instructions for generating movement commands to the first and second hydromechanical mover based on the received first and second movement requests, wherein generating the second movement command includes applying to the second request a variable rate based on the magnitude and direction of the first movement request.

15. The controller according to claim 14, wherein the machine is an excavator and the first movement command is a boom up command, the second movement command is a swing command, the first hydromechanical mover comprises a hydraulic actuator and the second hydromechanical mover comprises a hydraulic motor.

16. The method controller according to claim 14, wherein the first and second hydraulic pumps are variable displacement pumps.

17. The controller according to claim 14, wherein at least one hydromechanical mover includes a piston disposed within a cylinder, and a rod extending from the piston and extending out of the cylinder, the piston defining a rod chamber and a cap side chamber within the cylinder, a rod side fluid connection between the associated hydraulic pump and the rod chamber, and a cap side fluid connection between the associated hydraulic pump and the cap side chamber.

18. The controller according to claim 17, wherein the movement commands to the first and second hydromechanical movers comprise respective commands to the first and second hydraulic pumps to control the flow of hydraulic fluid to the associated hydromechanical mover.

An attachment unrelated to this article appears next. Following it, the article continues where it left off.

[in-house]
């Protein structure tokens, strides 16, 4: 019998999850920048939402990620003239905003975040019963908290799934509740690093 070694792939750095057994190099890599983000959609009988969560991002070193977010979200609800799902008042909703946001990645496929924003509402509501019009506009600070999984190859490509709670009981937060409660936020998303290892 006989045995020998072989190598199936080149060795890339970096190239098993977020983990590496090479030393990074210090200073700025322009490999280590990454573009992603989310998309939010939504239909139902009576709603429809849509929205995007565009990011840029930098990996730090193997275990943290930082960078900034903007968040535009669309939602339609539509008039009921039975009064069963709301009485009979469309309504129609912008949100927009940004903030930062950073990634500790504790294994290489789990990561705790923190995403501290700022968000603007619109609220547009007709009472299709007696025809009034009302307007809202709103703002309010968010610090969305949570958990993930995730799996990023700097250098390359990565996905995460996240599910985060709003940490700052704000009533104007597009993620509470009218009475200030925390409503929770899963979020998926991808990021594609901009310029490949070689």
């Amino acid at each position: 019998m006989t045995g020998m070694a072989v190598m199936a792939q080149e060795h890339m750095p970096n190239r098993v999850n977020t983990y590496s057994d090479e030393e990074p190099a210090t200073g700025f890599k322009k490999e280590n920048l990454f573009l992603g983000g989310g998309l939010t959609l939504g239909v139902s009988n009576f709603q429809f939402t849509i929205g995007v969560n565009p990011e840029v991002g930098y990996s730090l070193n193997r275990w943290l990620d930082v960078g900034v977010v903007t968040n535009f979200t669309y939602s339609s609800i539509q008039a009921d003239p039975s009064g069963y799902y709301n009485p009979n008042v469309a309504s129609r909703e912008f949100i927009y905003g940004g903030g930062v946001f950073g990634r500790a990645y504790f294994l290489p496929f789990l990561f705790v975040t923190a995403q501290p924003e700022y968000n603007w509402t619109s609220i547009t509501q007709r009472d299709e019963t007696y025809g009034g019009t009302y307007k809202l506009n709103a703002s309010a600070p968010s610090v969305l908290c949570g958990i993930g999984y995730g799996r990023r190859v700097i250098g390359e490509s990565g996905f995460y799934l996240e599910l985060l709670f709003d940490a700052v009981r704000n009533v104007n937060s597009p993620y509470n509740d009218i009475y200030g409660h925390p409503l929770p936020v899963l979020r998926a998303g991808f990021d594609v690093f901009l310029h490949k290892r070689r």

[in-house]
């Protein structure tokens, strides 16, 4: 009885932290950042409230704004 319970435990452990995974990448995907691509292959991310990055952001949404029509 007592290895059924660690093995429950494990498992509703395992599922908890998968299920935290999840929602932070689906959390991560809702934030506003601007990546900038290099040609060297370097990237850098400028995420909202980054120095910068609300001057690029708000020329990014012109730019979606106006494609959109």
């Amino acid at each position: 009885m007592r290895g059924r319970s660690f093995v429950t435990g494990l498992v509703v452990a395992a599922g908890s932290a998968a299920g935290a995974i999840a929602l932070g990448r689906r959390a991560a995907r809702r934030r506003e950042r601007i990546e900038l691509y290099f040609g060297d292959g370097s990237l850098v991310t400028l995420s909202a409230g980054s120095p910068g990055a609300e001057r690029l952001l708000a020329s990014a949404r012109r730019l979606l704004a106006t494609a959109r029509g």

19. The controller according to claim 14, wherein the instructions for applying to the second request a variable rate based on the magnitude and direction of the first movement request include:

instructions for providing substantially zero reduction to the second movement request when the first movement request is less than a predetermined threshold; and
instructions for providing a nonzero reduction to the second movement request when the first movement request is greater than the predetermined threshold.

20. The controller according to claim 14, wherein the instructions for receiving a first movement request and for receiving a second movement request include instructions for receiving input from an operator interface.

Patent History

Publication number: 20120324875
Type: Application
Filed: Jun 24, 2011
Publication Date: Dec 27, 2012
Applicant: CATERPILLAR INC. (PEORIA, IL)
Inventors: BRAD EDLER (METAMORA, IL), VIRAL S. MEHTA (PEORIA, IL), CHRISTOPHER WILLIAMSON (GREENDALE, WI), JEFFREY KUEHN (GERMANTOWN HILLS, IL)
Application Number: 13/168,628

Classifications

Current U.S. Class: Methods Of Operation (60/327); Having Plural Energy Outputs (e.g., Plural Motors, Etc.) (60/484); Condition Responsive Control Of Motive Fluid Flow (60/459)
International Classification: F15B 13/06 (20060101); F15B 21/08 (20060101);